Specificity of propeptide converting enzymes.

Project: Research project

Project Details

Description

DESCRIPTION (provided by applicant): Many of the biologically active peptides used as signaling molecules within the endocrine, nervous and immune systems are initially synthesized as larger precursors known as prohormones. These prohormones must undergo post-translational processing to achieve their final, biologically active form. Of the modifications necessary for maturation, the most specific step is the extremely selective cleavage of the prohormone by endoproteases called prohormone converting enzymes (PCEs). In fact, some prohormones are subject to differential processing, the generation of different bioactive peptides from a single precursor, depending on the specific cell types in which they are expressed.

This proposal will address two questions: One, is the specificity of the converting enzyme PC2 altered by the presence of neuropeptide 7B2 during its post-translational maturation? Two, can we define the structural elements of a prohormone, which are recognized by specific prohormone converting enzymes? To address this issue, we have successfully developed the necessary technical tools (e.g., purified prohormones and cleavage intermediates, purified converting enzymes, and an in vitro assay capable of producing defined products) to examine the processing of both proinsulin and proglucagon by the converting enzymes PC1 and PC2. Using these tools, we will examine the specificity of PC2, synthesized in the presence or absence of neuropeptide 7B2, using both proglucagon and proinsulin as substrates. Following this, we will examine the ability of both PC1 and PC2 to recognize and cleave a series of altered forms of proinsulin. Using the results of these studies as a guide, we will then attempt to transfer elements of proinsulin cleavage site specificity to proglucagon and its conversion intermediates.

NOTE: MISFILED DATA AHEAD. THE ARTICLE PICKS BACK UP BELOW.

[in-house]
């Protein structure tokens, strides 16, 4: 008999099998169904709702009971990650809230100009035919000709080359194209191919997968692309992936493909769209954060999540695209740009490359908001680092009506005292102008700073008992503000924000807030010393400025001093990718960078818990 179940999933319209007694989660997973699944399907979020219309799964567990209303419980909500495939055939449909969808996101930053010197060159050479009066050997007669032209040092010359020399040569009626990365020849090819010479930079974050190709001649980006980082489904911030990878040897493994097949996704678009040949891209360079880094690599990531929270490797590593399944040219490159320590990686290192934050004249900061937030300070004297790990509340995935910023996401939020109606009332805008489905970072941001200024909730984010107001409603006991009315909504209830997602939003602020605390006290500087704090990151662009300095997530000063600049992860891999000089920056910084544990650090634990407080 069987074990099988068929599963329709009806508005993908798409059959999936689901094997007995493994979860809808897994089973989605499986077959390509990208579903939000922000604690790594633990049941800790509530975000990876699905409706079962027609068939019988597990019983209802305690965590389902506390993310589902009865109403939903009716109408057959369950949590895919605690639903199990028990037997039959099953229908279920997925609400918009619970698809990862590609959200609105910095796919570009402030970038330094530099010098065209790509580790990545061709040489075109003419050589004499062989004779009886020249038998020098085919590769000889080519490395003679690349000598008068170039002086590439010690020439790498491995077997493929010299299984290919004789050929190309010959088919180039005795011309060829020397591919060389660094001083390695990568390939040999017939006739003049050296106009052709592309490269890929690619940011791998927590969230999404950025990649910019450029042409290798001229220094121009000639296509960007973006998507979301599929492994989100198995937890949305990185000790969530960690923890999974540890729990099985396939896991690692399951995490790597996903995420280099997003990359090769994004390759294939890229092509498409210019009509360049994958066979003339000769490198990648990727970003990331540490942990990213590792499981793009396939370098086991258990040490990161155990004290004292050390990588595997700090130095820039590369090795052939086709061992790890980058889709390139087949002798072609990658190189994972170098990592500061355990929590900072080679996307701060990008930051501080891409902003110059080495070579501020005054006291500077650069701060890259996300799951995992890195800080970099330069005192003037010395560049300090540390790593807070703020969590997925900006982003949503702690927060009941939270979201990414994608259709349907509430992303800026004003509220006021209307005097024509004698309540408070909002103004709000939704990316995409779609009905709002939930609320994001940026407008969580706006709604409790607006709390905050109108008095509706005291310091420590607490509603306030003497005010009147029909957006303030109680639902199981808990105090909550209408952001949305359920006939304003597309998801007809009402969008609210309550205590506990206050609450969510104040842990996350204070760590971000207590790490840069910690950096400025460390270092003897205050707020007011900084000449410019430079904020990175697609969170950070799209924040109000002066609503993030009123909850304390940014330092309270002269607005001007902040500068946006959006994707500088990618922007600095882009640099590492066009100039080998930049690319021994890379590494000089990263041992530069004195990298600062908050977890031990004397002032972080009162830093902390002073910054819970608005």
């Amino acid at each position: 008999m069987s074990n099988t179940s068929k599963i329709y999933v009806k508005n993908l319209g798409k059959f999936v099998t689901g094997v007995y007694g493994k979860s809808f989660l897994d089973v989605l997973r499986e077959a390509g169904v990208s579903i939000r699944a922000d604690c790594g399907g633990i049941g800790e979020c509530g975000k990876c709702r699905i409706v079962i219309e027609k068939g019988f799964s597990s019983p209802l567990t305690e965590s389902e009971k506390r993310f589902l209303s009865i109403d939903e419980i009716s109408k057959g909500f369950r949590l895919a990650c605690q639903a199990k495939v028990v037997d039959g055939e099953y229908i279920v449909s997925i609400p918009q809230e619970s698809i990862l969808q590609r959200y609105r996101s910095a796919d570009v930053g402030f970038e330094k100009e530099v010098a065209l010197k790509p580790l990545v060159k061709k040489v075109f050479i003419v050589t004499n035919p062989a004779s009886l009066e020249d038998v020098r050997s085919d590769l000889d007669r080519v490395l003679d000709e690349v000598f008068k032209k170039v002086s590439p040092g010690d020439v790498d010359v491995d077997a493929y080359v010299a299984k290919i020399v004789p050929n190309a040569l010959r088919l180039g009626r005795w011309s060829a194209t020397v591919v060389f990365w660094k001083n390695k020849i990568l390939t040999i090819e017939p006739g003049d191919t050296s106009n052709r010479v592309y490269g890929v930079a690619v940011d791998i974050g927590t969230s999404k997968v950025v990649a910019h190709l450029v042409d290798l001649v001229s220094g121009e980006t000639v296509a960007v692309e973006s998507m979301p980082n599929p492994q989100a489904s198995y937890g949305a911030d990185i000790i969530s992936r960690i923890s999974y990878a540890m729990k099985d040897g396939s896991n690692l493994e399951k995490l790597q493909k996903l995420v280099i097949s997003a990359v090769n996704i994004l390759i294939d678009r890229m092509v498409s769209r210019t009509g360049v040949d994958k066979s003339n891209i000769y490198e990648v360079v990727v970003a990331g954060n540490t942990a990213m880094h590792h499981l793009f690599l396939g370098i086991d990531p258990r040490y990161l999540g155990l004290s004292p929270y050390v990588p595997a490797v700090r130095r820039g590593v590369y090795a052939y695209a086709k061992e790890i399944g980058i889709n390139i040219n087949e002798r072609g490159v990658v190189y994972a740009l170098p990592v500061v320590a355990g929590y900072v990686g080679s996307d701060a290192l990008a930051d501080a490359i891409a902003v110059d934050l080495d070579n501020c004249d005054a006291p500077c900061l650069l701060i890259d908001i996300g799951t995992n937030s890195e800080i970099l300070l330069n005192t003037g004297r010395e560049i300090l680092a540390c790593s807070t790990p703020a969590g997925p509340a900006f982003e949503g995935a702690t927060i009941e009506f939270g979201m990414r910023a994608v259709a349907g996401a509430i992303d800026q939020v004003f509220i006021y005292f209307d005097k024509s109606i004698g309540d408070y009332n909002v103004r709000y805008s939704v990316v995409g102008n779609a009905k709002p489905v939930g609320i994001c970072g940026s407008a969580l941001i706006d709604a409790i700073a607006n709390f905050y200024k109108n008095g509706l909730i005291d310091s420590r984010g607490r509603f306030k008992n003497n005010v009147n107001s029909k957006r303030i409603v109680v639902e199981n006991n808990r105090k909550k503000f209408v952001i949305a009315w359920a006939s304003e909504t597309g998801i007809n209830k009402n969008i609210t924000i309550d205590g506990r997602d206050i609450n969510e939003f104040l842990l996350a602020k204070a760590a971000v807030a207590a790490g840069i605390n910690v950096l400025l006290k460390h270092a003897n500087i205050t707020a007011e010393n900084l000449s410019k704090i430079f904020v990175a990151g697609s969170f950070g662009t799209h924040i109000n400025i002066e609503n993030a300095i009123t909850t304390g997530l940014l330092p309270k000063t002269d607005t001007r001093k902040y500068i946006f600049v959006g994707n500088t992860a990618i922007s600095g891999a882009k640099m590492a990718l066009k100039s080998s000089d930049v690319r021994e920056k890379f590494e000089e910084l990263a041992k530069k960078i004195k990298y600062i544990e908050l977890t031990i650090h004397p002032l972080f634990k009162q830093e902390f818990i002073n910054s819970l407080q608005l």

Results from both the currently proposed and future studies should provide us with significant insights into the mechanisms of enzyme-substrate specificity and protein-protein interactions. This knowledge will hopefully prove useful not only in understanding prohormone processing and the broader area of islet cell physiology, but in other areas where proteases play a significant role in both normal homeostasis and the pathologic basis of disease.
StatusNot started

Fingerprint

Explore the research topics touched on by this project. These labels are generated based on the underlying awards/grants. Together they form a unique fingerprint.